SBIR Phase I: Surveyor Endonuclease Adaptor-Ligated Libraries for Genomic Mutation Analysis

Award Information
Agency:
National Science Foundation
Branch
n/a
Amount:
$99,353.00
Award Year:
2009
Program:
SBIR
Phase:
Phase I
Contract:
0839635
Agency Tracking Number:
0839635
Solicitation Year:
n/a
Solicitation Topic Code:
n/a
Solicitation Number:
n/a
Small Business Information
Transgenomic, Inc.
12325 Emmet Street, Omaha, NE, 68164
Hubzone Owned:
N
Minority Owned:
N
Woman Owned:
N
Duns:
969419258
Principal Investigator:
Gary Gerard
BS
(240) 631-2001
ggerard@transgenomic.com
Business Contact:
Gary Gerard
BS
(240) 631-2001
ggerard@transgenomic.com
Research Institution:
n/a
Abstract
This Small Business Innovation Research (SBIR) Phase I project develops a novel process allowing rapid and cost-effective analysis of genetic variation between test and known, control genomes. The method, known as SEAL, will allow researchers to construct DNA libraries containing only these variations. This would be a breakthrough in technology as whole genome sequencing produces vast amounts of redundant data representing the test genome?s regions that are identical to the control genome. Using current sequencing technologies this redundant data imposes high generation and analysis costs without contributing any new information. This project will demonstrate the method?s feasibility by developing robust bacterial genome analysis applications. Each step of the multi-staged method will be tested to find optimal conditions. Phase II aims will be developing more complex human genomic applications. The broader impacts of this research are on how DNA sequencing is performed and DNA variation is assessed. Research areas impacted include: pharmacogenomic assessment for personalized medicine diagnostics, notably in cancer treatment; simpler, less data-intensive methods to collect the genetic variation information required for understanding complex diseases, such as diabetes and cardiovascular disease, and tools for discovery of new antibiotics for drug-resistant pathogens. The commercial value will be a dramatic decrease in the cost and time of genome sequencing, identification of biomarkers associated with appropriate treatments and decreased requirements for very high cost sequencing equipment.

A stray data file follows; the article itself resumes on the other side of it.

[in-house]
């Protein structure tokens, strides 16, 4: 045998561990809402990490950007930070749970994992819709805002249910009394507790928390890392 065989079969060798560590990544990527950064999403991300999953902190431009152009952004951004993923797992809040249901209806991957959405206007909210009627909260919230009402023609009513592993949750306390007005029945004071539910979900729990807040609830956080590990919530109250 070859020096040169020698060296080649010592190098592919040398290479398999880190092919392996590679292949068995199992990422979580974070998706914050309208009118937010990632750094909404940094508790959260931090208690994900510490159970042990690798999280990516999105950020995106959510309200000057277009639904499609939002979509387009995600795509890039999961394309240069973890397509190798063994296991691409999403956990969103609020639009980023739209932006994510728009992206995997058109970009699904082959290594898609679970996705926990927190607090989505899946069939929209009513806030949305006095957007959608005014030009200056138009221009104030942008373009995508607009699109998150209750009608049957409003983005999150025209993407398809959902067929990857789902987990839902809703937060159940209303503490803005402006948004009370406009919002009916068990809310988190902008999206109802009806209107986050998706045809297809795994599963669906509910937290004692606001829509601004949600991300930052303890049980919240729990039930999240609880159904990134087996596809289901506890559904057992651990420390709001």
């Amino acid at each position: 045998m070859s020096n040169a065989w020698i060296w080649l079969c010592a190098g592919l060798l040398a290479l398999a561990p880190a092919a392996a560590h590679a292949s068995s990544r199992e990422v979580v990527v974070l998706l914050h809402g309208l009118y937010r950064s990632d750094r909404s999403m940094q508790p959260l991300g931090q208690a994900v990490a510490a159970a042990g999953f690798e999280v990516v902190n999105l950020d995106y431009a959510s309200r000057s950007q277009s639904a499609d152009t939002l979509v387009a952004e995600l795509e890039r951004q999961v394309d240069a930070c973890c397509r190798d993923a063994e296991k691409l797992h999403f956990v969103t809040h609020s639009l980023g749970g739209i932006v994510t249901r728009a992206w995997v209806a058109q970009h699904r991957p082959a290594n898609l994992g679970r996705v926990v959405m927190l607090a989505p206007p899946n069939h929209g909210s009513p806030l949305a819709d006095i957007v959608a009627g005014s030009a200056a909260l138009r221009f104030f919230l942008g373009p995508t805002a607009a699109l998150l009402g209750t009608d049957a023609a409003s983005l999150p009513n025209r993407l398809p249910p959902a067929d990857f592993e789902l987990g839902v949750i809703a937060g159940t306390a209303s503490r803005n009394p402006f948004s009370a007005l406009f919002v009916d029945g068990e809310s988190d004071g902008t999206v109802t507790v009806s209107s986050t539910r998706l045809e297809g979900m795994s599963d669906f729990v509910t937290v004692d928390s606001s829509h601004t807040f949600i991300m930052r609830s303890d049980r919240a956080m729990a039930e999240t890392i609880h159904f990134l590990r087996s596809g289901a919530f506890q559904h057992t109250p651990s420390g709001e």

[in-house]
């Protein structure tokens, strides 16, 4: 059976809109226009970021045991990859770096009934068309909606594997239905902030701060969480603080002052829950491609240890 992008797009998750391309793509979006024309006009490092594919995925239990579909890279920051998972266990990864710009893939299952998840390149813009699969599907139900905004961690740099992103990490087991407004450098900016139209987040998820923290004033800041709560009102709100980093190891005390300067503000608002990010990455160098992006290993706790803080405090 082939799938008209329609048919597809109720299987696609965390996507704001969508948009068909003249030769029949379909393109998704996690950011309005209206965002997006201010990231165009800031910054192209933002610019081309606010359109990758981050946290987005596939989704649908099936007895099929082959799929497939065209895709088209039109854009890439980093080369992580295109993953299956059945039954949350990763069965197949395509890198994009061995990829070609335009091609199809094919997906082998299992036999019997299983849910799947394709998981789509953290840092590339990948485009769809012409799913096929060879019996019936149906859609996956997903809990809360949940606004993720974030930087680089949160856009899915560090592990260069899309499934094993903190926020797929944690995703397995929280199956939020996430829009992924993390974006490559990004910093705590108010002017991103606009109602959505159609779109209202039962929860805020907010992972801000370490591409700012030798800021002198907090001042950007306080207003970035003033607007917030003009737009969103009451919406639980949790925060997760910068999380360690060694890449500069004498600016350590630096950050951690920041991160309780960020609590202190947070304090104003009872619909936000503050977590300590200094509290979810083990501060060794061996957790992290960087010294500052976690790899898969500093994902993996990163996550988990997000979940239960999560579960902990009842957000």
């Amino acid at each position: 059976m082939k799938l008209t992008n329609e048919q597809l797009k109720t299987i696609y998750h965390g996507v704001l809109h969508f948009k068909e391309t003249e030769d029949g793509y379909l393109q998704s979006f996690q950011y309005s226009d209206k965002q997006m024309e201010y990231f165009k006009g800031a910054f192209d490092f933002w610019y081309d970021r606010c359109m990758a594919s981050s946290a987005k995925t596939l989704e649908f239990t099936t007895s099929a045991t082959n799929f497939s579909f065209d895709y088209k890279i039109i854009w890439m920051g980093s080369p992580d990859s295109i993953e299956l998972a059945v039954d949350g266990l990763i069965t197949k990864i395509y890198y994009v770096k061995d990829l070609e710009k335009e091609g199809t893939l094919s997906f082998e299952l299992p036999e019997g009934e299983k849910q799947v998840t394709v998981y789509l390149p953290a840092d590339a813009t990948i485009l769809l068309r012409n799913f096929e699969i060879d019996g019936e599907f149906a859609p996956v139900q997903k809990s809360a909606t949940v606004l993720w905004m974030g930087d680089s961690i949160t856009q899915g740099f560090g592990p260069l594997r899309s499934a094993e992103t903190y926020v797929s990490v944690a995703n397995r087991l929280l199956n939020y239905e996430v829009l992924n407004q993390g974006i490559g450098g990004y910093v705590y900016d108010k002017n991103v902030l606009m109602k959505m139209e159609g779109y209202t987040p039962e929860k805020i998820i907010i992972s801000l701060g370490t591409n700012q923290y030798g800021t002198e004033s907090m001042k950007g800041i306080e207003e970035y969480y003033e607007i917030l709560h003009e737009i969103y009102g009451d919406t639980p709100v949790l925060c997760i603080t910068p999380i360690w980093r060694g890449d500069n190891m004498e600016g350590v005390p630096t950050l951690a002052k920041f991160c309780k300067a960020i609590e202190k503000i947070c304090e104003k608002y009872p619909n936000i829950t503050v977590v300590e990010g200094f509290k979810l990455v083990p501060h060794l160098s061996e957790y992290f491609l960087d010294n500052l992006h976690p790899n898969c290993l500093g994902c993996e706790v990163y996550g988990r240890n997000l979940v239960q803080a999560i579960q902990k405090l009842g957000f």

* information listed above is at the time of submission.

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